to deter renewed hostility and threats against Kosovo by Yugoslav and Serb forces;
to establish and maintain a secure environment in Kosovo, including public safety and civil order;
to demilitarise the Kosovo Liberation Army;
to support the international humanitarian effort;
to coordinate with and support the international civil presence.
Today, KFOR focuses on building a secure environment in which all citizens, irrespective of their ethnic origins, can live in peace and, with international aid, democracy and civil society are gradually gaining strength. KFOR tasks have included:
assistance with the return or relocation of displaced persons and refugees;
reconstruction and demining;
security and public order;
security of ethnic minorities;
protection of patrimonial sites;
interdiction of cross-border weapons smuggling;
implementation of a Kosovo-wide weapons, ammunition and explosives amnesty programme;
support for the establishment of civilian institutions, law and order, the judicial and penal system, the electoral process and other aspects of the political, economic and social life of the province.
The Contact Group countries have said publicly that KFOR will remain in Kosovo to provide the security necessary to support the provisions of a final settlement of Kosovo's status.
KFOR Task Forces, 2006
German KFOR badge
German Army KFOR soldiers and a Marder infantry fighting vehicle in southern Kosovo in 1999
German KFOR soldiers patrol southern Kosovo in 1999
KFOR contingents were originally grouped into 4 regionally based multinational brigades. The brigades were responsible for a specific area of operations, but under a single chain of command under the authority of Commander KFOR. In August 2005, the North Atlantic Council decided to restructure KFOR, replacing the four existing multinational brigades with five task forces, to allow for greater flexibility with, for instance, the removal of restrictions on the cross-boundary movement of units based in different sectors of Kosovo. Then in February 2010, the Multinational Task Forces became Multinational Battle Groups and in March 2011, KFOR was restructured again, into just two multinational battlegroups; one based at Camp Bondsteel, and one based at Peć.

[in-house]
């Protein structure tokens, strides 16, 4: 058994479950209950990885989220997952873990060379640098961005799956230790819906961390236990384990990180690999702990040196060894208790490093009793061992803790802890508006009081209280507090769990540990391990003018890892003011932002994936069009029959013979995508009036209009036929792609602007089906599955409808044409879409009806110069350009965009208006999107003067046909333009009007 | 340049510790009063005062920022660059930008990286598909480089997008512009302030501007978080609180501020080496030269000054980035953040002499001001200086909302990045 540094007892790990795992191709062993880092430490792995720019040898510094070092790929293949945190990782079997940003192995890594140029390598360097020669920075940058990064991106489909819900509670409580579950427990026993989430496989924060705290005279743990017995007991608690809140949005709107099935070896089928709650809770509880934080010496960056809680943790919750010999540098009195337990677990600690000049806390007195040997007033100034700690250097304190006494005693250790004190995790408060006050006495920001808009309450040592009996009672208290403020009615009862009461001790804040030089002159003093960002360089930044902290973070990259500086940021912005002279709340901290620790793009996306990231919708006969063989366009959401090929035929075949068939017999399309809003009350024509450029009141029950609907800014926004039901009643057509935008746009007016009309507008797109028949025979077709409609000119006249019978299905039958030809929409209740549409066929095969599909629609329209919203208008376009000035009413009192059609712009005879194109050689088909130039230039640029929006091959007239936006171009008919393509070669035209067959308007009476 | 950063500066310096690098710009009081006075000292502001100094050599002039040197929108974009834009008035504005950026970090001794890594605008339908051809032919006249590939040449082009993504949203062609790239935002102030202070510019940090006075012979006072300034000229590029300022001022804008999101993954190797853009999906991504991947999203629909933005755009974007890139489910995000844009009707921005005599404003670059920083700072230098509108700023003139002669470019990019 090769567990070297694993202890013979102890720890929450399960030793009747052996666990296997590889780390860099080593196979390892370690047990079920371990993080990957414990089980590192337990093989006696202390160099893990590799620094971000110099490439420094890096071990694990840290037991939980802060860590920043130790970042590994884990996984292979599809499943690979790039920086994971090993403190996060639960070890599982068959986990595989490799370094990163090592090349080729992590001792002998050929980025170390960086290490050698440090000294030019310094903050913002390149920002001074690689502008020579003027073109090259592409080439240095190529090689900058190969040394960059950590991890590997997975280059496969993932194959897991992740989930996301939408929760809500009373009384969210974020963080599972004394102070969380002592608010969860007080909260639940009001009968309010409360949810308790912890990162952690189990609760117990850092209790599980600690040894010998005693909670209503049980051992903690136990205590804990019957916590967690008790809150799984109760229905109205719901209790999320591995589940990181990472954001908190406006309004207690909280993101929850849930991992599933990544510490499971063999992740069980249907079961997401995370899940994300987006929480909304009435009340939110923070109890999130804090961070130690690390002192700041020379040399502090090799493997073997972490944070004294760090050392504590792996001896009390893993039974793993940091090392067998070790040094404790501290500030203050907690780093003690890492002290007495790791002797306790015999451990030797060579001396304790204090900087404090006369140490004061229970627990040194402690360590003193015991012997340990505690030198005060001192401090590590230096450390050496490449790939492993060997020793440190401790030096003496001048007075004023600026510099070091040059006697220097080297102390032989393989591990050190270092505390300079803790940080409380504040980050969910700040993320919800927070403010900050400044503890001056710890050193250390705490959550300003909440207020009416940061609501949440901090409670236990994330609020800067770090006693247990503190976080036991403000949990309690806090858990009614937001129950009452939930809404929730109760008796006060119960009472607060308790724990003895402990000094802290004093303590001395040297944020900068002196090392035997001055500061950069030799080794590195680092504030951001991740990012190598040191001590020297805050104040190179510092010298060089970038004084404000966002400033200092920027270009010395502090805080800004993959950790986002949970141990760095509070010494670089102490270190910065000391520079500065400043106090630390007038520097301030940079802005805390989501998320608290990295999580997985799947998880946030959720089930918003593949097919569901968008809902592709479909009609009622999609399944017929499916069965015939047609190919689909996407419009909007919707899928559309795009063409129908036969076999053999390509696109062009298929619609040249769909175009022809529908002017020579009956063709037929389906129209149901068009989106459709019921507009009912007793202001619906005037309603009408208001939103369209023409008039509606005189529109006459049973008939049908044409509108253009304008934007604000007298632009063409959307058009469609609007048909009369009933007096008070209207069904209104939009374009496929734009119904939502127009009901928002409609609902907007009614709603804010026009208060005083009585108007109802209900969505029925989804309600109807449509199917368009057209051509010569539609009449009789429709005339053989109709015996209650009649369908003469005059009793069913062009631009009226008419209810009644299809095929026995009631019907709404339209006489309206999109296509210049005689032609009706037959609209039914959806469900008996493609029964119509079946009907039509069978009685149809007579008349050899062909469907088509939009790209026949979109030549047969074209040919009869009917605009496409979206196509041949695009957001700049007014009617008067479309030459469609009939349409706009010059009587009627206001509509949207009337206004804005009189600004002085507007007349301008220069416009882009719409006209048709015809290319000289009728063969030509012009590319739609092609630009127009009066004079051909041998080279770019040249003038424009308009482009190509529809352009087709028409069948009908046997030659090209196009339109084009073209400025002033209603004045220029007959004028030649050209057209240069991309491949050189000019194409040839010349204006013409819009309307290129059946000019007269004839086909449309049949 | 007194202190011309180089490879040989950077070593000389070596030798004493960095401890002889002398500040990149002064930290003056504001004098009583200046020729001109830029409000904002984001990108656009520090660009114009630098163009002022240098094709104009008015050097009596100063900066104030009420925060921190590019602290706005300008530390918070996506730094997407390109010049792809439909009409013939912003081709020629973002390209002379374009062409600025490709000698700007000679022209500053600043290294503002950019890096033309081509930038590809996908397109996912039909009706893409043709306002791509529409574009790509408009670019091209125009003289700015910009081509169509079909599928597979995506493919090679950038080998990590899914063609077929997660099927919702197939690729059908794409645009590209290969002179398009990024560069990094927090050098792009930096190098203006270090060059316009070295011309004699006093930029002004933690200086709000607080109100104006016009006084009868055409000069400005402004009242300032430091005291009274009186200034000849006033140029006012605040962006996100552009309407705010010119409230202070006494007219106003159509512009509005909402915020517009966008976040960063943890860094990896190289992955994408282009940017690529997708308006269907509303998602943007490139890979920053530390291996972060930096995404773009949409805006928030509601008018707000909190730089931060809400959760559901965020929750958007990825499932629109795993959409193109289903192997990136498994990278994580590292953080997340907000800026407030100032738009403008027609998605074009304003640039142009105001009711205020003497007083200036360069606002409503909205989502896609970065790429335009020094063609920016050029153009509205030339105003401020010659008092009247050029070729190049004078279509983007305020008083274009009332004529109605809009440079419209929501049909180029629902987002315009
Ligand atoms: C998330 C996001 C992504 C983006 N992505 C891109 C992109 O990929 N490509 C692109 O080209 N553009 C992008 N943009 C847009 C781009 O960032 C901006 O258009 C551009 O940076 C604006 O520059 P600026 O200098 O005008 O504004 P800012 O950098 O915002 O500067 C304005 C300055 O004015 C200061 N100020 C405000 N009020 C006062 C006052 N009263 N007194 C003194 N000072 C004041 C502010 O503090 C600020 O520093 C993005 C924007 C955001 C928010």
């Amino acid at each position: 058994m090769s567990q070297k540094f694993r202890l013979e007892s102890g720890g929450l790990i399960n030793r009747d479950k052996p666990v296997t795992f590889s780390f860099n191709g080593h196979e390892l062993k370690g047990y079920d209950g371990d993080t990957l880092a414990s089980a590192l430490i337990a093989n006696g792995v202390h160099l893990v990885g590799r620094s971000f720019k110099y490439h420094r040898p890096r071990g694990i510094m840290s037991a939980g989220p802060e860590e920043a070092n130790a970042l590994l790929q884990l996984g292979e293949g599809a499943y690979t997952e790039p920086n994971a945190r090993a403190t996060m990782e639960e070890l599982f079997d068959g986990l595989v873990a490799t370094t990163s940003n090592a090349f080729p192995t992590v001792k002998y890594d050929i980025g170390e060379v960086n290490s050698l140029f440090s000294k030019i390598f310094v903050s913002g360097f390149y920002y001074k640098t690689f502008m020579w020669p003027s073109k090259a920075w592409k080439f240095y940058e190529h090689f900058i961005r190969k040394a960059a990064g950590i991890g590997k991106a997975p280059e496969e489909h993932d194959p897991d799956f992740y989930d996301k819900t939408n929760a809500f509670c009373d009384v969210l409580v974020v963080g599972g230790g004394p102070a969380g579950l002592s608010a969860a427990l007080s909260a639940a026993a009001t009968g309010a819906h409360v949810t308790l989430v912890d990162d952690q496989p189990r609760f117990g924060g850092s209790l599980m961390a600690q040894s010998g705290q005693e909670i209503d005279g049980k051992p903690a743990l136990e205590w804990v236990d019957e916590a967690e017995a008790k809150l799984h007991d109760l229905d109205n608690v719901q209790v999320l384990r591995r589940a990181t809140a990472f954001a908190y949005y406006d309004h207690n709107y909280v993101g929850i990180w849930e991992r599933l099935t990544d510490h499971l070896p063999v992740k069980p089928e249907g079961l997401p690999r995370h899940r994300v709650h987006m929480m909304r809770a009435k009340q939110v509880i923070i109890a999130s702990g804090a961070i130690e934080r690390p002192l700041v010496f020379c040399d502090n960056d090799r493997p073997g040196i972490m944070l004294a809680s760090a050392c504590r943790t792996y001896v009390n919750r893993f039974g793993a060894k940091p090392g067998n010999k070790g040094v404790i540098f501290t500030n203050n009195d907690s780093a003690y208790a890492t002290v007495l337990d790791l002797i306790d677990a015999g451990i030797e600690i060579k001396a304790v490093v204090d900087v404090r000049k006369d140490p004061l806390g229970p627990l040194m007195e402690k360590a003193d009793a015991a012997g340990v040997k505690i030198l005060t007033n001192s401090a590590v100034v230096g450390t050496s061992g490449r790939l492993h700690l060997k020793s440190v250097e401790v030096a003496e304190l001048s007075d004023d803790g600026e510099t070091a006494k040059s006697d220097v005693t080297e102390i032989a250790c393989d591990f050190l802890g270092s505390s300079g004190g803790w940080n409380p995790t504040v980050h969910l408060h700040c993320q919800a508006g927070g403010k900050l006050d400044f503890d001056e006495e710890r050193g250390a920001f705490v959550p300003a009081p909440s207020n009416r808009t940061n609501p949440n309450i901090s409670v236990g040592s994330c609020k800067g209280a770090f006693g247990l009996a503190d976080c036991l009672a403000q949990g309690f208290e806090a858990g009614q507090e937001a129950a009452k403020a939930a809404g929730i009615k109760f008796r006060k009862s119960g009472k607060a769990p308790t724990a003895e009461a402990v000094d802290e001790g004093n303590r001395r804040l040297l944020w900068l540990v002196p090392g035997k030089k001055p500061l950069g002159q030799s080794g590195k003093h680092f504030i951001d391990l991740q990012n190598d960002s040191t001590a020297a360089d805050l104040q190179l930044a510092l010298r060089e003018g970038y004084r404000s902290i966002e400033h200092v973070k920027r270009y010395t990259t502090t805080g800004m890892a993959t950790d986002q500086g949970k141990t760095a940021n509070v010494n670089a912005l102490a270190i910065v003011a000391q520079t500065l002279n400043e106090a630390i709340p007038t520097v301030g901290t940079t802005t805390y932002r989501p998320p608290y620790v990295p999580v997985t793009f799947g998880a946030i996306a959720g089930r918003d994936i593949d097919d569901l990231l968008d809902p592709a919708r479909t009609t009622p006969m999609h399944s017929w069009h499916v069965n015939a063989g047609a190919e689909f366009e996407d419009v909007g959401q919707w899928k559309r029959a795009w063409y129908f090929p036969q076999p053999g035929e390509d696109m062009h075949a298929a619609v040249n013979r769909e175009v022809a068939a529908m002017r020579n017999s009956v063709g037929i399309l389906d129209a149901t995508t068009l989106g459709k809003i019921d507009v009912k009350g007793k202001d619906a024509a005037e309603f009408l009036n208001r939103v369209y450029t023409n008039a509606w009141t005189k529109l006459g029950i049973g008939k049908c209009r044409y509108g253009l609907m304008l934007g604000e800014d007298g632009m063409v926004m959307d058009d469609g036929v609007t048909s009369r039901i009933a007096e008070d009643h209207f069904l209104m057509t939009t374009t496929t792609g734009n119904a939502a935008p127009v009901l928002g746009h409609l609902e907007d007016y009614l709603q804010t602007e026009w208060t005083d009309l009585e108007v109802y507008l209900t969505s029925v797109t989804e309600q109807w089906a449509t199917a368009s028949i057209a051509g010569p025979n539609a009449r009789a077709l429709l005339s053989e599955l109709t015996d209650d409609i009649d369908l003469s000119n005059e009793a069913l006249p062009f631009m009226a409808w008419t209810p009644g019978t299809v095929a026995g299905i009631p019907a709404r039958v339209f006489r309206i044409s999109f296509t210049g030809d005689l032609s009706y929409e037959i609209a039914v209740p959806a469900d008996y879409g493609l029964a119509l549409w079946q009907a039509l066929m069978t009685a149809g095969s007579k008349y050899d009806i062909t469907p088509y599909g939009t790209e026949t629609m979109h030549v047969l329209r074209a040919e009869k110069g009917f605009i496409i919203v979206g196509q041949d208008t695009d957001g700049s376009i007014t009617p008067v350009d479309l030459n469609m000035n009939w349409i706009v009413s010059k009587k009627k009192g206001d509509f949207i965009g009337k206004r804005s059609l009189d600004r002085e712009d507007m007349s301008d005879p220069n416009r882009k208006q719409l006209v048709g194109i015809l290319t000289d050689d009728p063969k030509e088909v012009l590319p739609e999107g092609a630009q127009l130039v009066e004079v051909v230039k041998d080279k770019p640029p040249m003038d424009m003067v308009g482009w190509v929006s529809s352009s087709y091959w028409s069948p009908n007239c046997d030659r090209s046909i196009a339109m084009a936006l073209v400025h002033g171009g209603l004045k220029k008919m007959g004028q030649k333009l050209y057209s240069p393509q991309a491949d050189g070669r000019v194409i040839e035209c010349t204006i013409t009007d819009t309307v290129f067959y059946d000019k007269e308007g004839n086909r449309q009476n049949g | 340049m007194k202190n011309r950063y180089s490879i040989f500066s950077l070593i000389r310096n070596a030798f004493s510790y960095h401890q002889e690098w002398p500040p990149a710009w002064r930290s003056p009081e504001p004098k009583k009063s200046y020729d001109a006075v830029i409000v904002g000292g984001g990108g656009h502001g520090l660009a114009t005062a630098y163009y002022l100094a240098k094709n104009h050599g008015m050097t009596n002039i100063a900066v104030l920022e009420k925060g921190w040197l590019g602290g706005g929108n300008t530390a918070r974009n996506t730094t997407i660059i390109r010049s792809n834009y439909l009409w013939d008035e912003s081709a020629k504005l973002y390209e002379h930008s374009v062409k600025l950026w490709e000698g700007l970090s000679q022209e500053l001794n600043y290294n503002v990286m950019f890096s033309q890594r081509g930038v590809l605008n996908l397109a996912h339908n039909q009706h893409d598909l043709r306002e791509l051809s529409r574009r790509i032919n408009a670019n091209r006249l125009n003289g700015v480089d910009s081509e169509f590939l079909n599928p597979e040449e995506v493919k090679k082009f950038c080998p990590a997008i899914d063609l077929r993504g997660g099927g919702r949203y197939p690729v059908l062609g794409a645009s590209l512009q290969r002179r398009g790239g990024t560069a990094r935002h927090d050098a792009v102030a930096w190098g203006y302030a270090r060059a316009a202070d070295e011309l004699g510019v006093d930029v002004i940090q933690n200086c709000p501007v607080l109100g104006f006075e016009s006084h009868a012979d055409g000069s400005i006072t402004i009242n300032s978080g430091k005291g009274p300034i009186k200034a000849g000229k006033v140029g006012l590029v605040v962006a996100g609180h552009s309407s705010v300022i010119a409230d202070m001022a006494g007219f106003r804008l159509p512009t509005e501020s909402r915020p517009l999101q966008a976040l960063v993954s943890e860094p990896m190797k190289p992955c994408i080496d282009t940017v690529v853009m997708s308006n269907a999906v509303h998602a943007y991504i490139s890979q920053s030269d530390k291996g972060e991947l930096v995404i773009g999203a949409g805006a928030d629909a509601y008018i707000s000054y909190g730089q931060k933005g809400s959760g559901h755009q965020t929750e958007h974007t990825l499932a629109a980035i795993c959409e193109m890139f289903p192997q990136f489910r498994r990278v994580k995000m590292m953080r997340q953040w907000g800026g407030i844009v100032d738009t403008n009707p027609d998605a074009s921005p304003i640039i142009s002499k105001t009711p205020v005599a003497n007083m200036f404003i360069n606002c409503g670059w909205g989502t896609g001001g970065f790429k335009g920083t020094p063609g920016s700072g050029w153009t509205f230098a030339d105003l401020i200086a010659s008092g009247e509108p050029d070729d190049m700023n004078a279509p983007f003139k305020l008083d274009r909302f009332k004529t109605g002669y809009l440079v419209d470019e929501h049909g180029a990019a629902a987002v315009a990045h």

At its height, KFOR troops numbered 50,000 and came from 39 different NATO and non-NATO nations. The official KFOR website indicated that in 2008 a total 14,000 soldiers from 34 countries were participating in KFOR.
The following is a list of the total number of troops which have participated in the KFOR mission. Much of the force has been scaled down since 2008, and so current numbers are reflected here as well:
Since the KFOR entered Kosovo in June 1999, 168 NATO soldiers have been killed, mostly in accidents.
On October 19, 2004, it was confirmed that 115 NATO soldiers had been killed during the operation. After that 50 more NATO soldiers were confirmed to have died, including 42 Slovak soldiers in a military plane crash in Hungary.
The fatalities by country are: 42 Slovak, 26 German, 34 Unidentified, 18 American, 12 Russian, 8 British, 7 Swedish, 6 Italian, 5 French, 5 Polish, 4 Spanish, 3 Ukrainian, 2 Turkish, 1 Austrian, 1 Danish, 1 Dutch, 1 Greek, 1 Hungarian, 1 Norwegian, 1 Romanian, 1 Slovenian, 1 Swiss, 1 United Arab Emirates and 1 Portuguese.[original research?]
Eight UNMIK police officers have been killed in Kosovo since 1999, in addition to the KFOR fatalities. The fatalities by country are: 3 American, 1 Indian, 1 Jordanian, 1 Nigerian, 1 Ghanaian and 1 Ukrainian police officer.[original research?]
After the 2008 Kosovo declaration of independence the commander of NATO forces in Kosovo said on 20 February 2008 that he did not plan to step up security in the tense north despite Kosovo Serbs forcing the temporary closure of two boundary crossings between Kosovo and uncontested Serbia.
In July 2011, following the Kosovo Police's attempts to seize two border outposts and consequent clashes that followed, KFOR troops intervened.
In 2013, KFOR was involved in a rescue operation of the last restaurant bears in Kosovo. The bears are now kept at the Bear Sanctuary Prishtina.
^"NATO's role in Kosovo". Nato.int. 10 June 2010. Archived from the original on 2010-06-11. Retrieved 13 June 2010. "Today, just under 10,000 troops from the NATO-led Kosovo Force (KFOR), provided by 31 countries (24 NATO and 7 non-NATO), are still deployed in Kosovo to help maintain a safe and secure environment."